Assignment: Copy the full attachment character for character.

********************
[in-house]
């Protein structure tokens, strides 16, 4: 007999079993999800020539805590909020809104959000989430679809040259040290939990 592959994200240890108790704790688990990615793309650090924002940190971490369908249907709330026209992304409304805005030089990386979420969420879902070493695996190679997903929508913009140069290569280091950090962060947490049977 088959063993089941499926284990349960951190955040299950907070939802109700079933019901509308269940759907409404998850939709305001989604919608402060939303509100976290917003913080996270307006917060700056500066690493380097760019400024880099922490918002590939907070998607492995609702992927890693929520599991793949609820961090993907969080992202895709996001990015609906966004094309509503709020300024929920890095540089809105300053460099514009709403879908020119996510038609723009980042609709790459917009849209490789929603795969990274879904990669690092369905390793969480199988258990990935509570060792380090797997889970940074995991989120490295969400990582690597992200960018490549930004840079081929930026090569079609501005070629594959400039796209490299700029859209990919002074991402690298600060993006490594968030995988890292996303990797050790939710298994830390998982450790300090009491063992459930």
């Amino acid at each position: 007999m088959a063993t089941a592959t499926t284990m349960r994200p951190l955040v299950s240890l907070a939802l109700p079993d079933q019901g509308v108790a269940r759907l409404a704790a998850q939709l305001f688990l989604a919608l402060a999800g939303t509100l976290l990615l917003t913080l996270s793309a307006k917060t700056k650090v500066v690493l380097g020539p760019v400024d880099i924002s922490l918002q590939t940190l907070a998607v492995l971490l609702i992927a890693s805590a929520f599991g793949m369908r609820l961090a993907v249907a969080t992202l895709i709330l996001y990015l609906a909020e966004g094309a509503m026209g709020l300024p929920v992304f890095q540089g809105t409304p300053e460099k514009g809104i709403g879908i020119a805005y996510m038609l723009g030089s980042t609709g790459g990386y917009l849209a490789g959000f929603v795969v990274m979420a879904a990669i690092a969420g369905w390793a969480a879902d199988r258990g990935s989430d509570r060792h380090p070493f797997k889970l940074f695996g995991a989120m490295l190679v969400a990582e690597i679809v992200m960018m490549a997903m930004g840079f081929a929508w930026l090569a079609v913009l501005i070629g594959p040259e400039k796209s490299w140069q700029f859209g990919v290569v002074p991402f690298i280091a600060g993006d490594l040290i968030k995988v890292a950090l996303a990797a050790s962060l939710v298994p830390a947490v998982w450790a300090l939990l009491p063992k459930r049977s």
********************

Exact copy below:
[in-house]
């Protein structure tokens, strides 16, 4: 007999079993999800020539805590909020809104959000989430679809040259040290939990 592959994200240890108790704790688990990615793309650090924002940190971490369908249907709330026209992304409304805005030089990386979420969420879902070493695996190679997903929508913009140069290569280091950090962060947490049977 088959063993089941499926284990349960951190955040299950907070939802109700079933019901509308269940759907409404998850939709305001989604919608402060939303509100976290917003913080996270307006917060700056500066690493380097760019400024880099922490918002590939907070998607492995609702992927890693929520599991793949609820961090993907969080992202895709996001990015609906966004094309509503709020300024929920890095540089809105300053460099514009709403879908020119996510038609723009980042609709790459917009849209490789929603795969990274879904990669690092369905390793969480199988258990990935509570060792380090797997889970940074995991989120490295969400990582690597992200960018490549930004840079081929930026090569079609501005070629594959400039796209490299700029859209990919002074991402690298600060993006490594968030995988890292996303990797050790939710298994830390998982450790300090009491063992459930």
């Amino acid at each position: 007999m088959a063993t089941a592959t499926t284990m349960r994200p951190l955040v299950s240890l907070a939802l109700p079993d079933q019901g509308v108790a269940r759907l409404a704790a998850q939709l305001f688990l989604a919608l402060a999800g939303t509100l976290l990615l917003t913080l996270s793309a307006k917060t700056k650090v500066v690493l380097g020539p760019v400024d880099i924002s922490l918002q590939t940190l907070a998607v492995l971490l609702i992927a890693s805590a929520f599991g793949m369908r609820l961090a993907v249907a969080t992202l895709i709330l996001y990015l609906a909020e966004g094309a509503m026209g709020l300024p929920v992304f890095q540089g809105t409304p300053e460099k514009g809104i709403g879908i020119a805005y996510m038609l723009g030089s980042t609709g790459g990386y917009l849209a490789g959000f929603v795969v990274m979420a879904a990669i690092a969420g369905w390793a969480a879902d199988r258990g990935s989430d509570r060792h380090p070493f797997k889970l940074f695996g995991a989120m490295l190679v969400a990582e690597i679809v992200m960018m490549a997903m930004g840079f081929a929508w930026l090569a079609v913009l501005i070629g594959p040259e400039k796209s490299w140069q700029f859209g990919v290569v002074p991402f690298i280091a600060g993006d490594l040290i968030k995988v890292a950090l996303a990797a050790s962060l939710v298994p830390a947490v998982w450790a300090l939990l009491p063992k459930r049977s």